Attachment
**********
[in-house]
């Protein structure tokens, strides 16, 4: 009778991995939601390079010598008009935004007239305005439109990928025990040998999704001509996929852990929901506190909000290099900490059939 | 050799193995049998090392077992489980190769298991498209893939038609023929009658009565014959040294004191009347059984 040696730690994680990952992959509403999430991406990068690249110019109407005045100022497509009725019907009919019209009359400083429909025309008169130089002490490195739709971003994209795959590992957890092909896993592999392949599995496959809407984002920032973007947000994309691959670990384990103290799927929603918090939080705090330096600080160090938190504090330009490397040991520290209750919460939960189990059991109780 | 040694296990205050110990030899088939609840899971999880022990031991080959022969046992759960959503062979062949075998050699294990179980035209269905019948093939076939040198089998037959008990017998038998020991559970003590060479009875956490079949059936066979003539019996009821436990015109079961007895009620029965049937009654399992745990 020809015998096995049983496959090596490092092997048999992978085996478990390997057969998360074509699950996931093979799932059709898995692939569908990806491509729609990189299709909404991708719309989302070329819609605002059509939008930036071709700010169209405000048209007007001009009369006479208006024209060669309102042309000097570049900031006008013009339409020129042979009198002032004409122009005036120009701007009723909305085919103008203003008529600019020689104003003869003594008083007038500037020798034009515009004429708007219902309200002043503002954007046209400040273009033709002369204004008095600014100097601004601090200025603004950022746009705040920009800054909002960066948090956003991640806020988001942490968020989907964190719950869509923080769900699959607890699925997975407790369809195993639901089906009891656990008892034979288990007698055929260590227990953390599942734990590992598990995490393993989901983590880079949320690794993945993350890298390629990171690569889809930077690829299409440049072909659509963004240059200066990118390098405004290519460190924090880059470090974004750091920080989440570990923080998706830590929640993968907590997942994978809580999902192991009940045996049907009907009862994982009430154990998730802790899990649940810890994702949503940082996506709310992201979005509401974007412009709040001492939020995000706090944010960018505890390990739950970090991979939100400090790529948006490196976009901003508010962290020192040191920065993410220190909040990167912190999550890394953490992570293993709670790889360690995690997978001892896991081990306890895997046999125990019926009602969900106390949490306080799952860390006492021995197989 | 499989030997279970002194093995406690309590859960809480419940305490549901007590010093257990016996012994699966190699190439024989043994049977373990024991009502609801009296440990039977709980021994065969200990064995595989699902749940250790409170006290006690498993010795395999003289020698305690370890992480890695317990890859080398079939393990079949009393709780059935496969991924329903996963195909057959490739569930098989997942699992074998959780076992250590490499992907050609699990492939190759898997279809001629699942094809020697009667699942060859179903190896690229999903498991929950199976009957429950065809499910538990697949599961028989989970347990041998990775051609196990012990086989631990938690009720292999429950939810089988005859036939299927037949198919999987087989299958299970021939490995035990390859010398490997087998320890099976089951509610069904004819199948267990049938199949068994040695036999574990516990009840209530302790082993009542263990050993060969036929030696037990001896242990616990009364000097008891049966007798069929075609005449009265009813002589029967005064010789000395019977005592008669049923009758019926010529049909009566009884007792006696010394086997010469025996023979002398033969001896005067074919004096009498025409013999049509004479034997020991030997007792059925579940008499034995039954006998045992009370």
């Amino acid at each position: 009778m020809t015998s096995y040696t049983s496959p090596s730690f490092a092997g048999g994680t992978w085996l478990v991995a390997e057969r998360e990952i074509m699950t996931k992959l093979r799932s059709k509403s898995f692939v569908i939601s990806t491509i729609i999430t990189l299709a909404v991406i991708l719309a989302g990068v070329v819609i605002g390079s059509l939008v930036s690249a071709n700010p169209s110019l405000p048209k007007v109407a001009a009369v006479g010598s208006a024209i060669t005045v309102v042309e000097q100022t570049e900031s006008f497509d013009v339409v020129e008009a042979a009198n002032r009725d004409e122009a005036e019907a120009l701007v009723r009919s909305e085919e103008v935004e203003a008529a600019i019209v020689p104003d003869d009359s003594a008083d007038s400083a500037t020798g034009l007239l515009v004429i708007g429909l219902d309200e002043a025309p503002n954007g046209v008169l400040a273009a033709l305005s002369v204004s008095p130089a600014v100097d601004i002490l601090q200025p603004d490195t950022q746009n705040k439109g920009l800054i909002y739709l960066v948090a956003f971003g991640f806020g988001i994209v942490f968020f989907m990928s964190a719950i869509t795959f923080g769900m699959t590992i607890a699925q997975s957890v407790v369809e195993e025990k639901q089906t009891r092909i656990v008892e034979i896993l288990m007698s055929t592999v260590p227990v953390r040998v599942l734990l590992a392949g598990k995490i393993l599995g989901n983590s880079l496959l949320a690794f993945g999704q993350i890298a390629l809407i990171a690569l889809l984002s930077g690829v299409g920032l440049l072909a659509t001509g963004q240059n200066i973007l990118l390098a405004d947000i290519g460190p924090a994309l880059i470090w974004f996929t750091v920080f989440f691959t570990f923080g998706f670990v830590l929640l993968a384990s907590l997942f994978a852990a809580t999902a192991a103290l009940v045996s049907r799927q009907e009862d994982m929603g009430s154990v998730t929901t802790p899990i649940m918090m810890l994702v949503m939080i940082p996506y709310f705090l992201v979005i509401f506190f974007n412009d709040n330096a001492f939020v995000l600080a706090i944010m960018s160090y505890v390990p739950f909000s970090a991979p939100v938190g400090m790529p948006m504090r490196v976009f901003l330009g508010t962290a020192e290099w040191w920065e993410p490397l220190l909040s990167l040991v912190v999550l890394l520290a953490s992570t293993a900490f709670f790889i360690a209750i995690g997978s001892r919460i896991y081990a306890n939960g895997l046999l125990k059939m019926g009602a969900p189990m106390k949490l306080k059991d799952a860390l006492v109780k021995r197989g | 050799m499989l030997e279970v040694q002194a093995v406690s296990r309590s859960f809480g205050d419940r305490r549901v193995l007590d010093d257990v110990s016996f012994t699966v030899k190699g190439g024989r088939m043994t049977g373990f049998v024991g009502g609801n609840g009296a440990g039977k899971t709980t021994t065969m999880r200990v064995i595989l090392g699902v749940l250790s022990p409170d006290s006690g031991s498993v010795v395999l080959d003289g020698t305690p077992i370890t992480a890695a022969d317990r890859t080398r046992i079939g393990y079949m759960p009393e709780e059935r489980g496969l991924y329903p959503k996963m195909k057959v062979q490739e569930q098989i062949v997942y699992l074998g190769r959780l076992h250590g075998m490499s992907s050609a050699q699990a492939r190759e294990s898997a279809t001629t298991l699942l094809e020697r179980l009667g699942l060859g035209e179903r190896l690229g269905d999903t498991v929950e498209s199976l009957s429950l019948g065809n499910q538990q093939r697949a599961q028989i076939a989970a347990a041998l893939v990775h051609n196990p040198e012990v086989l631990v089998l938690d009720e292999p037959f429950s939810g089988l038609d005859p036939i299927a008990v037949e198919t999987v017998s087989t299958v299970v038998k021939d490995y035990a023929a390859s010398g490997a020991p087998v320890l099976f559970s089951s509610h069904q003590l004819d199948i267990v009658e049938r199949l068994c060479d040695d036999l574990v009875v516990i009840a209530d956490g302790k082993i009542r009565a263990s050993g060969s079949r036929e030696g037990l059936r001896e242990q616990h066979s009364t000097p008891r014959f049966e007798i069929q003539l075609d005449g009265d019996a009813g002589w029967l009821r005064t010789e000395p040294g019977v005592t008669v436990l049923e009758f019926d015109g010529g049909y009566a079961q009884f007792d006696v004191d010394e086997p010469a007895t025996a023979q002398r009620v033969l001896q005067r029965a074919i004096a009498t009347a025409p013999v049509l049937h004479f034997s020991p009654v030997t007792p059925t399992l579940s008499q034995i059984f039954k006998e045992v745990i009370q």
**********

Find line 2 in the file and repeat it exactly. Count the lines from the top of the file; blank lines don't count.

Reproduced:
């Protein structure tokens, strides 16, 4: 009778991995939601390079010598008009935004007239305005439109990928025990040998999704001509996929852990929901506190909000290099900490059939 | 050799193995049998090392077992489980190769298991498209893939038609023929009658009565014959040294004191009347059984 040696730690994680990952992959509403999430991406990068690249110019109407005045100022497509009725019907009919019209009359400083429909025309008169130089002490490195739709971003994209795959590992957890092909896993592999392949599995496959809407984002920032973007947000994309691959670990384990103290799927929603918090939080705090330096600080160090938190504090330009490397040991520290209750919460939960189990059991109780 | 040694296990205050110990030899088939609840899971999880022990031991080959022969046992759960959503062979062949075998050699294990179980035209269905019948093939076939040198089998037959008990017998038998020991559970003590060479009875956490079949059936066979003539019996009821436990015109079961007895009620029965049937009654399992745990 020809015998096995049983496959090596490092092997048999992978085996478990390997057969998360074509699950996931093979799932059709898995692939569908990806491509729609990189299709909404991708719309989302070329819609605002059509939008930036071709700010169209405000048209007007001009009369006479208006024209060669309102042309000097570049900031006008013009339409020129042979009198002032004409122009005036120009701007009723909305085919103008203003008529600019020689104003003869003594008083007038500037020798034009515009004429708007219902309200002043503002954007046209400040273009033709002369204004008095600014100097601004601090200025603004950022746009705040920009800054909002960066948090956003991640806020988001942490968020989907964190719950869509923080769900699959607890699925997975407790369809195993639901089906009891656990008892034979288990007698055929260590227990953390599942734990590992598990995490393993989901983590880079949320690794993945993350890298390629990171690569889809930077690829299409440049072909659509963004240059200066990118390098405004290519460190924090880059470090974004750091920080989440570990923080998706830590929640993968907590997942994978809580999902192991009940045996049907009907009862994982009430154990998730802790899990649940810890994702949503940082996506709310992201979005509401974007412009709040001492939020995000706090944010960018505890390990739950970090991979939100400090790529948006490196976009901003508010962290020192040191920065993410220190909040990167912190999550890394953490992570293993709670790889360690995690997978001892896991081990306890895997046999125990019926009602969900106390949490306080799952860390006492021995197989 | 499989030997279970002194093995406690309590859960809480419940305490549901007590010093257990016996012994699966190699190439024989043994049977373990024991009502609801009296440990039977709980021994065969200990064995595989699902749940250790409170006290006690498993010795395999003289020698305690370890992480890695317990890859080398079939393990079949009393709780059935496969991924329903996963195909057959490739569930098989997942699992074998959780076992250590490499992907050609699990492939190759898997279809001629699942094809020697009667699942060859179903190896690229999903498991929950199976009957429950065809499910538990697949599961028989989970347990041998990775051609196990012990086989631990938690009720292999429950939810089988005859036939299927037949198919999987087989299958299970021939490995035990390859010398490997087998320890099976089951509610069904004819199948267990049938199949068994040695036999574990516990009840209530302790082993009542263990050993060969036929030696037990001896242990616990009364000097008891049966007798069929075609005449009265009813002589029967005064010789000395019977005592008669049923009758019926010529049909009566009884007792006696010394086997010469025996023979002398033969001896005067074919004096009498025409013999049509004479034997020991030997007792059925579940008499034995039954006998045992009370």